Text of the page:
“There is a really strong history of how the independent hardware channel has battled back against intense competition,” Hartmann said. “The original onslaught of big boxes was game changing in the mom and pop space. We’re drawing a lot of similar lessons as we’re facing more online competition. There are over 25,000 independent hardware stores, garden centers and home centers across the country that compete right under the shadow of big boxes. The local heritage, deep product expertise and personalized service that our independent retailers offer their customers every day cannot be matched by online competitors or large format stores. True Value is more local convenience hardware with a quick in and out, where store owners know customers by name and are the cornerstone of their community.”

True Value is devoting resources to support the individual websites of its affiliated stores. Overall, the company has been developing what Hartmann calls a “hyper-local” approach to promotion, both traditional and online, to ensure more marketing communications directly link consumers to their local True Value stores.

At the same time, the company can apply its own market research to look beyond the individual store. True Value can build information on each market where its independent retail partners operate and provide data that helps each of them update marketing and product assortments.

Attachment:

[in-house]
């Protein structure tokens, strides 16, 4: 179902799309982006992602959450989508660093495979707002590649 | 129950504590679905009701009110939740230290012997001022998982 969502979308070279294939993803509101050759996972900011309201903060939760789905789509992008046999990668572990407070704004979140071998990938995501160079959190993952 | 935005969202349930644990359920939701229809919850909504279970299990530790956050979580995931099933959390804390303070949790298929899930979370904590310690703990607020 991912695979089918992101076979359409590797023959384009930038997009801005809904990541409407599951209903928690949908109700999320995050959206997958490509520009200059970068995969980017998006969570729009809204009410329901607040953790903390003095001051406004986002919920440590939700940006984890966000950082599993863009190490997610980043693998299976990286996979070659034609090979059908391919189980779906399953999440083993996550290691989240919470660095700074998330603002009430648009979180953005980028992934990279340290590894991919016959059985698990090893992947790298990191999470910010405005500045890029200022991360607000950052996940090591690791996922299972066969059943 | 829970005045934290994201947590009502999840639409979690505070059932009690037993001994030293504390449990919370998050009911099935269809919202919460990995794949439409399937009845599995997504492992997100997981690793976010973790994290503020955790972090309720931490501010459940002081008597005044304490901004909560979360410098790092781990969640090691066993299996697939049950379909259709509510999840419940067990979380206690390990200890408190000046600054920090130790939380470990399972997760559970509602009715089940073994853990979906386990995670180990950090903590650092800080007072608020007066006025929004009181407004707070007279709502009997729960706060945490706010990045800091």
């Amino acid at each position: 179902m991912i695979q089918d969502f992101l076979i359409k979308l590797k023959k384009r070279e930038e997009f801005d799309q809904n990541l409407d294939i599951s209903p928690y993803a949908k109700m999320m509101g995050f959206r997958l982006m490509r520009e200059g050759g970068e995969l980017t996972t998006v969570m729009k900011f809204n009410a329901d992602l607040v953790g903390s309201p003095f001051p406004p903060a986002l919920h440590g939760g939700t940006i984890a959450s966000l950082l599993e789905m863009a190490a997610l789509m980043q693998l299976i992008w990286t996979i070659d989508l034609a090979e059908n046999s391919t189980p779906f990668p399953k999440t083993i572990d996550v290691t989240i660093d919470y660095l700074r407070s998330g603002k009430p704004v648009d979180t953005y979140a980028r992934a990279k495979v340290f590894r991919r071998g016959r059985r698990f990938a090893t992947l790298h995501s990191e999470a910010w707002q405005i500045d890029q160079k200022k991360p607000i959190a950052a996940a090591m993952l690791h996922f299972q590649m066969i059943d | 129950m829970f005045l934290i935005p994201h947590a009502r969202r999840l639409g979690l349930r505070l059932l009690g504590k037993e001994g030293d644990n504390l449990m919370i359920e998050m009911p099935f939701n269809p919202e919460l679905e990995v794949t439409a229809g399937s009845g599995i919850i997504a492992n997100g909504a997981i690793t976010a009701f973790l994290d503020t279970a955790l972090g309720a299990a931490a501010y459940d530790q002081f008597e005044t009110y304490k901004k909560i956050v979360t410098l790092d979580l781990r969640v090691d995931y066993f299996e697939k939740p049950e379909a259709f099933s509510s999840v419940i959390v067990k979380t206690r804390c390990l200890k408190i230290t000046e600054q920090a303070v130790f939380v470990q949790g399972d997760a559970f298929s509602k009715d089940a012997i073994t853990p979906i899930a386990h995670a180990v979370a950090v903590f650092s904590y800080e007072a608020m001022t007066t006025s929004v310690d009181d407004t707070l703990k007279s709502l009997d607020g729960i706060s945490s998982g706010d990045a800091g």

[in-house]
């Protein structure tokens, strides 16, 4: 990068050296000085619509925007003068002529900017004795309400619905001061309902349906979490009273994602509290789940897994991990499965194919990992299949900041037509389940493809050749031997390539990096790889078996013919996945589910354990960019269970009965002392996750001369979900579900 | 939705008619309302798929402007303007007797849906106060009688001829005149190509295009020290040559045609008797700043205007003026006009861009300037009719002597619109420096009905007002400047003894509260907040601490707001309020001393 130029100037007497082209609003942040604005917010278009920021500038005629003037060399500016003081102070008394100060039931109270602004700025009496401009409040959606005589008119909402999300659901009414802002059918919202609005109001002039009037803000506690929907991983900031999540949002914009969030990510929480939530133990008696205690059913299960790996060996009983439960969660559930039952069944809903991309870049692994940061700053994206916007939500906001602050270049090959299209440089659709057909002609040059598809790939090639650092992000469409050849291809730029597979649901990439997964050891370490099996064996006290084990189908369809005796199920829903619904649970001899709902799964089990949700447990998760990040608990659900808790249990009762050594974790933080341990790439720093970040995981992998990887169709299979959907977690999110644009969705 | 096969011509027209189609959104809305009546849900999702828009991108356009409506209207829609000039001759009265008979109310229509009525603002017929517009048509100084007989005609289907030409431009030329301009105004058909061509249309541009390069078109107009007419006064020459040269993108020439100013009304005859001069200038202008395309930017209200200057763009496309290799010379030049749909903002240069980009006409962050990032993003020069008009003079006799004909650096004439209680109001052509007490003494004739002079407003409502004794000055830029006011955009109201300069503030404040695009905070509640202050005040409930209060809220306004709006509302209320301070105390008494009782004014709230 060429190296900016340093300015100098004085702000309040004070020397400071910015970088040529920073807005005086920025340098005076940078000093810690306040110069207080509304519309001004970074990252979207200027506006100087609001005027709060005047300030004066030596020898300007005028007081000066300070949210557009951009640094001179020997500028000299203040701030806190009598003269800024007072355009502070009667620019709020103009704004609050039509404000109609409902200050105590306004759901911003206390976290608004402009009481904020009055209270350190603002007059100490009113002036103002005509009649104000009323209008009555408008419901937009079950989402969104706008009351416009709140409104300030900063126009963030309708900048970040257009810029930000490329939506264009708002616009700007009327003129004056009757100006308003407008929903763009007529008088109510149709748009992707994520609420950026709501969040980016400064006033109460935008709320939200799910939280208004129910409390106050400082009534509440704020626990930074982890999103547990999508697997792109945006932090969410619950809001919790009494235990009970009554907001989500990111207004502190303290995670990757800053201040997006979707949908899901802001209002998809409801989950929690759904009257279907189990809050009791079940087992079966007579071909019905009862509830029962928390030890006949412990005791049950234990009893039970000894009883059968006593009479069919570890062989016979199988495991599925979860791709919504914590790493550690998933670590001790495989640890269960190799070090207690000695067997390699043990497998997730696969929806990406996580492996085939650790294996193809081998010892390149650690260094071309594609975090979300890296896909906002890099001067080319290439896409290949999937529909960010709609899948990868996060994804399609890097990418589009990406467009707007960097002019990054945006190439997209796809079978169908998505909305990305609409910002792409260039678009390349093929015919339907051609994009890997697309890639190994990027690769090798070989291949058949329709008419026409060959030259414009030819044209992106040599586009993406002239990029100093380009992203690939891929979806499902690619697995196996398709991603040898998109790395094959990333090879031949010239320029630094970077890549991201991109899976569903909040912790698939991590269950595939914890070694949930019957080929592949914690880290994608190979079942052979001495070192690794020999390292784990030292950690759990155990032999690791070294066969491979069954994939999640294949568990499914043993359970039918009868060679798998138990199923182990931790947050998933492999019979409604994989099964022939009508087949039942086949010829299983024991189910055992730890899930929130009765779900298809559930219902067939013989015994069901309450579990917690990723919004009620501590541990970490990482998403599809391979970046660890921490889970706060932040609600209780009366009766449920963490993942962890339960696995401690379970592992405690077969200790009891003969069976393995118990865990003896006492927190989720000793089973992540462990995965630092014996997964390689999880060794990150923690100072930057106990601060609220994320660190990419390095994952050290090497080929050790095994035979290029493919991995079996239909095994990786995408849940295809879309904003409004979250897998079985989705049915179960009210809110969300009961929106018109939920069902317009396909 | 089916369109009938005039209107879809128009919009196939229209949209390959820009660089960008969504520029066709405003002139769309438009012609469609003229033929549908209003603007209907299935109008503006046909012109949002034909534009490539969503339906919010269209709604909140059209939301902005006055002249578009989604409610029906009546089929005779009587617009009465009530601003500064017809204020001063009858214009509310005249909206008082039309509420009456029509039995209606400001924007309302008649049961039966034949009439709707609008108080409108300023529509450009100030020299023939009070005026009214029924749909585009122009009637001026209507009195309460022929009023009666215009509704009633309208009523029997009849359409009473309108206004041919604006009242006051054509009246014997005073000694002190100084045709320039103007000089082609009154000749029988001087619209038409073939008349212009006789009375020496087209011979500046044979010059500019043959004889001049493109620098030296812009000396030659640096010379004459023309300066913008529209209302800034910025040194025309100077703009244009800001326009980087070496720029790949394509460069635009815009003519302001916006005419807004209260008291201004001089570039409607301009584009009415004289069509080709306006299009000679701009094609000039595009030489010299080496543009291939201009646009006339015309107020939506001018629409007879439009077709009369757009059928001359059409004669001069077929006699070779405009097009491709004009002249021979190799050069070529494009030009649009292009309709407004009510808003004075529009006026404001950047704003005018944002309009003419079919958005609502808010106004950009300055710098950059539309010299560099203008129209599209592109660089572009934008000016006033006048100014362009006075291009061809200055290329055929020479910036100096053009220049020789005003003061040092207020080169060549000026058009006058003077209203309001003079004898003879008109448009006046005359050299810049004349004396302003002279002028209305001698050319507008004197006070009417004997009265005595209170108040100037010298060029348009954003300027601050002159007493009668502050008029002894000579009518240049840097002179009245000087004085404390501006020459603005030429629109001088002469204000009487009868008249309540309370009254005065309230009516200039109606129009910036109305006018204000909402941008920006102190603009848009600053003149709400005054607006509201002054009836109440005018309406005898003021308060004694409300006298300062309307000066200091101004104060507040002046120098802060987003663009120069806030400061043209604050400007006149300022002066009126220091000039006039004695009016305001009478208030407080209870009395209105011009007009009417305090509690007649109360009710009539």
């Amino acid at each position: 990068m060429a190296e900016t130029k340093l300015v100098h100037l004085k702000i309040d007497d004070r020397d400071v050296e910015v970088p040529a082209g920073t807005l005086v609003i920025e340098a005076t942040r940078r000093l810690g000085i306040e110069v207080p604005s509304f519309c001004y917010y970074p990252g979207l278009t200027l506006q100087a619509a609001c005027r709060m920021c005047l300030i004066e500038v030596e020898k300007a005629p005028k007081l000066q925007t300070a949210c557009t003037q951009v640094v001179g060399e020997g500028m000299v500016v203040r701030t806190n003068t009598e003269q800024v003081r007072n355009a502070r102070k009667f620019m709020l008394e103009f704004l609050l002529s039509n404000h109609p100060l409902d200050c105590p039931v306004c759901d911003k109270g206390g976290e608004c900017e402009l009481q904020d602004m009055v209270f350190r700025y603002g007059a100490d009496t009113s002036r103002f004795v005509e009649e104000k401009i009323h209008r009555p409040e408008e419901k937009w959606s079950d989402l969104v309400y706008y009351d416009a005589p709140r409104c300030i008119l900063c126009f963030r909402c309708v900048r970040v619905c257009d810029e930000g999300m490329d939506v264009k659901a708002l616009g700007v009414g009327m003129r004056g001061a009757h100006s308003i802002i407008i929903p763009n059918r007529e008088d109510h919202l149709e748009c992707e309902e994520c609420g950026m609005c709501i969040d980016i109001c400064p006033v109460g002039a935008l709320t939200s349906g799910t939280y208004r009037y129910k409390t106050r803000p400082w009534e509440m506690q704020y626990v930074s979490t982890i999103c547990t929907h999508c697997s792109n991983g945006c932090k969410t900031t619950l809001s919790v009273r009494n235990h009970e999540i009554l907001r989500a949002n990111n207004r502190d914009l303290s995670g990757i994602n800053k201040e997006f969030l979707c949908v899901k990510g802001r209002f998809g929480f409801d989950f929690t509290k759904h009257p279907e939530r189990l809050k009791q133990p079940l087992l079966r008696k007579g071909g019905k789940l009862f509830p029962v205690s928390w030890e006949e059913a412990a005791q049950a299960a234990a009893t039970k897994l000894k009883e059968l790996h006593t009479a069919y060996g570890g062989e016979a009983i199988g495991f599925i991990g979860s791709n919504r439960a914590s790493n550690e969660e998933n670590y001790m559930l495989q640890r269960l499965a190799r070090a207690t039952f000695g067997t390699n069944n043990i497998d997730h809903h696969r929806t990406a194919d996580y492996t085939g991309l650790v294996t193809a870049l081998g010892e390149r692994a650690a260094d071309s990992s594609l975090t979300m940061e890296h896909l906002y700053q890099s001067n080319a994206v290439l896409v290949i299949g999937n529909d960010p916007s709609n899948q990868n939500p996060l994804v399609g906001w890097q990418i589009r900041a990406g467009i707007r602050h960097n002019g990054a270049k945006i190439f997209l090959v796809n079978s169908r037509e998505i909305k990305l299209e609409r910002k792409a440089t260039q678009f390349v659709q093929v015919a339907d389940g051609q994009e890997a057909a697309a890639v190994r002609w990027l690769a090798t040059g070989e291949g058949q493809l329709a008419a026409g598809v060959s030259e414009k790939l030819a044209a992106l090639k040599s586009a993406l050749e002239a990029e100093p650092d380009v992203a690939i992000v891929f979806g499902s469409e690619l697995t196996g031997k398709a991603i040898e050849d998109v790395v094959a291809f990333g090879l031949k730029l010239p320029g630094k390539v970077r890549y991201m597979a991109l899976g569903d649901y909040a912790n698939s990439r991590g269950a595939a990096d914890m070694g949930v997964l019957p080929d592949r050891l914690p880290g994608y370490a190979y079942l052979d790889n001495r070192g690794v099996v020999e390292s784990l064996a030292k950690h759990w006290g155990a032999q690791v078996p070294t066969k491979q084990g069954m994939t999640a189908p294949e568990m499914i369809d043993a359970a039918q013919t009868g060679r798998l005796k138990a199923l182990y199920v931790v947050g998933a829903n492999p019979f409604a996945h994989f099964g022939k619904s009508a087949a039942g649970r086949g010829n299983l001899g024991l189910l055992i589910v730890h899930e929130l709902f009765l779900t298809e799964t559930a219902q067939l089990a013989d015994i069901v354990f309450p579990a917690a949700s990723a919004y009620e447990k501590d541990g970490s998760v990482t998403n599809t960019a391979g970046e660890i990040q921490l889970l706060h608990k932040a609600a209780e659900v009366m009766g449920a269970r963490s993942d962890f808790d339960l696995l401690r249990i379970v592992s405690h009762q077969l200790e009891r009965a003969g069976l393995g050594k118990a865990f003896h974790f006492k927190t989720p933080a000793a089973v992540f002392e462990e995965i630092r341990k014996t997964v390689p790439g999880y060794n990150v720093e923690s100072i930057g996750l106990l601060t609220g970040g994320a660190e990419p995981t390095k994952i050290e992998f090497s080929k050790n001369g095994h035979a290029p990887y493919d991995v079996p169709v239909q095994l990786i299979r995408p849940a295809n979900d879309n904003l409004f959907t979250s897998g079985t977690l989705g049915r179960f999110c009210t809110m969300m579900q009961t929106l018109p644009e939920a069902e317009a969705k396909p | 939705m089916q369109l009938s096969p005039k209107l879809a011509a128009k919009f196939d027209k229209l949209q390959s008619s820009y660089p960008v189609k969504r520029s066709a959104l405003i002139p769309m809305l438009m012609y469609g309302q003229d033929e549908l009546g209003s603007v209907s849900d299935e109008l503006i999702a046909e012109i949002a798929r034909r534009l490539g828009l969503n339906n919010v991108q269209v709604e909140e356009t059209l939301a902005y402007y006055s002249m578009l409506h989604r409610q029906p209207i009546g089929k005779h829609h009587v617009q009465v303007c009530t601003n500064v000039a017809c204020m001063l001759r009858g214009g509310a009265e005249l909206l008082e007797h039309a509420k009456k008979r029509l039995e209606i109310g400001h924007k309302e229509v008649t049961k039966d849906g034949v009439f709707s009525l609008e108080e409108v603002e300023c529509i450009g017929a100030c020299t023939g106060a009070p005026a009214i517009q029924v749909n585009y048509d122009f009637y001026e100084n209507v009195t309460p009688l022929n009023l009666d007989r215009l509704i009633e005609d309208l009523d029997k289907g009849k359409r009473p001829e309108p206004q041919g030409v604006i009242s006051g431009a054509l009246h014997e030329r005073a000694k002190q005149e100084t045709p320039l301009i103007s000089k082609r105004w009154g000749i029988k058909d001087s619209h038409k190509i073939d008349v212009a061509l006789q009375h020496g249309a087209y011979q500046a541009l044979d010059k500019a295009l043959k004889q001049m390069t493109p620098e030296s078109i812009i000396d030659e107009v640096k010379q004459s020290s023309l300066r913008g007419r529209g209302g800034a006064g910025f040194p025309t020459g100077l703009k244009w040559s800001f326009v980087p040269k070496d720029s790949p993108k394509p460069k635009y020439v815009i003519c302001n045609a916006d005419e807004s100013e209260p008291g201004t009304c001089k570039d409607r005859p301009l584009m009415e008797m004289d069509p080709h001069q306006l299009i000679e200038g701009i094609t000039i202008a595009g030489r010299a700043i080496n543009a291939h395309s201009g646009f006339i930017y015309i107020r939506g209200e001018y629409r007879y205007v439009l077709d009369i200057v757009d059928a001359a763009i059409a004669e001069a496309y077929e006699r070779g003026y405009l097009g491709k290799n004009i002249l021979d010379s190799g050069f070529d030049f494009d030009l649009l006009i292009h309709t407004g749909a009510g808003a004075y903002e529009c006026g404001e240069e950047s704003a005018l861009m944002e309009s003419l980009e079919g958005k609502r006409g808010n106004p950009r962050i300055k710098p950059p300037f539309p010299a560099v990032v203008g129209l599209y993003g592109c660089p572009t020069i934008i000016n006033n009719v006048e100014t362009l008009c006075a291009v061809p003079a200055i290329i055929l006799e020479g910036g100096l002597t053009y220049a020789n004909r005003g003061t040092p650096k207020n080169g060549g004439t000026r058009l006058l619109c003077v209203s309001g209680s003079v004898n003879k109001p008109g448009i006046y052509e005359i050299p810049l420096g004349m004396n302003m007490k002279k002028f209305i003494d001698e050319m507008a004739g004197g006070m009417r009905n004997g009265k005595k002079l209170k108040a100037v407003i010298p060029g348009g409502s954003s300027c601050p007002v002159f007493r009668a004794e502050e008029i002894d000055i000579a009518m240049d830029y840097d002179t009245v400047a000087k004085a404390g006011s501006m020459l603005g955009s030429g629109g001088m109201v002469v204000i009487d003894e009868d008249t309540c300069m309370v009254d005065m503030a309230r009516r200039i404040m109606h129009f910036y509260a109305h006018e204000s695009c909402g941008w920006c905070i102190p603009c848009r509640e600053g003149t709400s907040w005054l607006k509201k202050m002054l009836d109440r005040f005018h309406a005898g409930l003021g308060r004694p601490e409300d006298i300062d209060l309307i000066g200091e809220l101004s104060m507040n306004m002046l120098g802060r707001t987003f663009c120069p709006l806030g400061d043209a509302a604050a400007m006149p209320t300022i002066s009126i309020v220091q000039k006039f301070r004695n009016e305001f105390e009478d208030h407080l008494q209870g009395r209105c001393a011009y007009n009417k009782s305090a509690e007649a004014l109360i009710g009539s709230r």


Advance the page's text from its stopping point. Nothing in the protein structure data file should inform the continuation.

“We can see what works in different markets, and help customize and planogram stores for that geography,” Hartmann said.

Hartmann said the new True Value corporate structure allows the company to engage more retailers, including hardware stores that might have been reluctant to commit to a single cooperative and now can connect with True Value. Under the new structure, garden centers, lumber yards and home center retailers that may emphasize other product categories but who have a DIY orientation can now buy from True Value. Hartmann said the company already has begun working with 500 new retailers, giving True Value more muscle and lend itself to building the investment its member retailers retain.

In February, True Value announced a $150 million investment in supply chain optimization, one that included development of a modern million-square-foot distribution center in Hanover Township, PA, slated to open this fall.

 

The 2020 National Hardware Show, set for May 5-7 in Las Vegas, will once again partner with the North American Retail Hardware Association on the NRHA All-Industry Conference. NRHA is a trade association dedicated to helping independent home improvement retailers. The conference, concurrent with the Show, includes a series of educational seminars, networking opportunities and a speaker lineup that offers valuable insights into industry topics and trends.